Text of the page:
Pisman agrees that RPR may be too expensive in some instances. He suggests using two technologies: RPR for the metro core, and rapid spanning tree for the access network. Rapid spanning tree is derived from the spanning tree protocol that has been used in local area networks for years. The new, enhanced protocol, which is currently going through the standards process in the IEEE, reduces recovery time to between one and five seconds, down from 30 seconds. While this is still not good enough for voice traffic, it is a huge improvement for service providers looking to provide real-time data services to customers.

Some Ethernet equipment companies are even improving the new rapid spanning tree protocol with one that they say can restore traffic even faster. Riverstone Networks has developed a technology it calls Rapid Ring Spanning Tree, which reduces recovery time to under 400 milliseconds (see Riverstone Rings Rapidly).

Riverstone announced today that France-based CompleTel Europe and South Korean-based Dacom are deploying Riverstone routers with rapid ring spanning tree turned on, to expand their metro Ethernet service offerings.

But the fact of the matter is that neither rapid spanning tree nor rapid ring spanning tree have gotten recovery times down to 50ms, the standard recovery time of Sonet-based voice networks.

“Right now there is nothing available that gives service providers 50ms restoration for Ethernet,” says Chen. “But using the MEF framework they will be able to.”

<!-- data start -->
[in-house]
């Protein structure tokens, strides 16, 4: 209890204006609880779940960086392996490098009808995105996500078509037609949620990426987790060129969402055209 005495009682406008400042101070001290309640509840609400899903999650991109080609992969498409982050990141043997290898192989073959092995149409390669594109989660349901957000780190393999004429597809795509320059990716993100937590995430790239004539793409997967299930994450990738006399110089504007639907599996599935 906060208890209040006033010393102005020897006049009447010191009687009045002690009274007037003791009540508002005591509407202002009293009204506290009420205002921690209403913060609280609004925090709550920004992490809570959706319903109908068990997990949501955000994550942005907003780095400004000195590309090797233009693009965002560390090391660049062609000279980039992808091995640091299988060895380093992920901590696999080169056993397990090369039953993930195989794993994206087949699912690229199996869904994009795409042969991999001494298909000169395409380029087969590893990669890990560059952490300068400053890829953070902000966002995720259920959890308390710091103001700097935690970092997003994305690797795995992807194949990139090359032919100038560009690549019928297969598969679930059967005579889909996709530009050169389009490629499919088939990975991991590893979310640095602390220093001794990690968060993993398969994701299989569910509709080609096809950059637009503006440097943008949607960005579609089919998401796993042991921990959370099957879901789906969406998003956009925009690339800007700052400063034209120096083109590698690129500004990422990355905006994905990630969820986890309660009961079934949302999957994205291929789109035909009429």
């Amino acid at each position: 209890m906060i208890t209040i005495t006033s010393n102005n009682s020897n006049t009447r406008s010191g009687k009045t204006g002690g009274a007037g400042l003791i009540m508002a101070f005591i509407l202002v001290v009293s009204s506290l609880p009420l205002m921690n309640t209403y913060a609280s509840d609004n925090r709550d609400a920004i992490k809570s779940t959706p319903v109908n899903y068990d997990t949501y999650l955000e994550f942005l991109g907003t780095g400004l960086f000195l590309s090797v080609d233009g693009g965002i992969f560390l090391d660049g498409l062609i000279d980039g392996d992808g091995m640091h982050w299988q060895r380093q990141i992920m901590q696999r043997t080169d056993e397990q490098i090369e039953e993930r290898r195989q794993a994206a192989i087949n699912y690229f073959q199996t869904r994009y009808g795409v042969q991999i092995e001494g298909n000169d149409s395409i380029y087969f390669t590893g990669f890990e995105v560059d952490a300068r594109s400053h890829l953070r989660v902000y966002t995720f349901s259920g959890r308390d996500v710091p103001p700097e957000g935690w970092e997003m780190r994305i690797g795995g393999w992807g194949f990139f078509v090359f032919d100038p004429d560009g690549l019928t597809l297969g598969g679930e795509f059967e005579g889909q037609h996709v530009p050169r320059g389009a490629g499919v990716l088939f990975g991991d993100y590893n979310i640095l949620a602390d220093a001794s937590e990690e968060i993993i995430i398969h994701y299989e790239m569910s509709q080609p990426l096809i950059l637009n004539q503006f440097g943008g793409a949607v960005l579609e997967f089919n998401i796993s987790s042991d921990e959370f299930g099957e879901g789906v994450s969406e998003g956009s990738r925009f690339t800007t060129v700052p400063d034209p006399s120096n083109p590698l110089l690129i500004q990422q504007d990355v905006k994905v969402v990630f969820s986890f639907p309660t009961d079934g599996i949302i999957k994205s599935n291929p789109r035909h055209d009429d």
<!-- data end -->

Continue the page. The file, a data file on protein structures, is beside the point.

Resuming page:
Still, other companies that are members of both the MEF and RPR Alliance say there is room for all of these technologies.

"MPLS wont solve every problem over night," says Gady Rosenfeld, director of strategic marketing for Corrigent Systems. “There are good things about it, and it is good to use for certain things like providing protection at higher layers, like between ring meshes. But RPR can be easier, cheaper, and simpler than MPLS for protection at lower layers. We plan to use both.” — Marguerite Reardon, Senior Editor, Light Reading
http://www.lightreading.com
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metroman 12/4/2012 | 7:37:49 PM
re: MPLS Spurs Metro Ethernet Debate You should not take the view that MPLS is just for redundancy. It is designed for a great many service orientated solutions that will add value for SPs and drive costs lower over Ethernet.

The issue here is to compare the Metro networks of today with the incumbent providers who are offering Frame and ATM services as their predominant offering. If you create a network topology that has the cost advantages of Ethernet and overlay ot with a common control protocol such as MPLS you have a perfect match. MPLS will act as an enhancement and a substitute for some of Ethernet's failings. Enhancing VLANs by the creation of Draft-Martini services and replacing spanning tree (and some IGP convergence issues for that matter) with hot standby and fast re-route LSPs. Draft Martini tunnels can also be engineered for carrying ATM and Frame traffic over the underlying Ethernet topology. All of this means that you have a single network to operate and a network deployed based on low cost components. (even the additional MPLS hardware is cheap compared to having 3 networks.)

So to say that MPLS is just there for protection is not true, it is there to deliver a number of other services while enhancing the way Ethernet deals with failures. If you rely on the lower layers to protect your data services you will more than likely create cost and cause IGP issues which will negate the 50ms nirvana.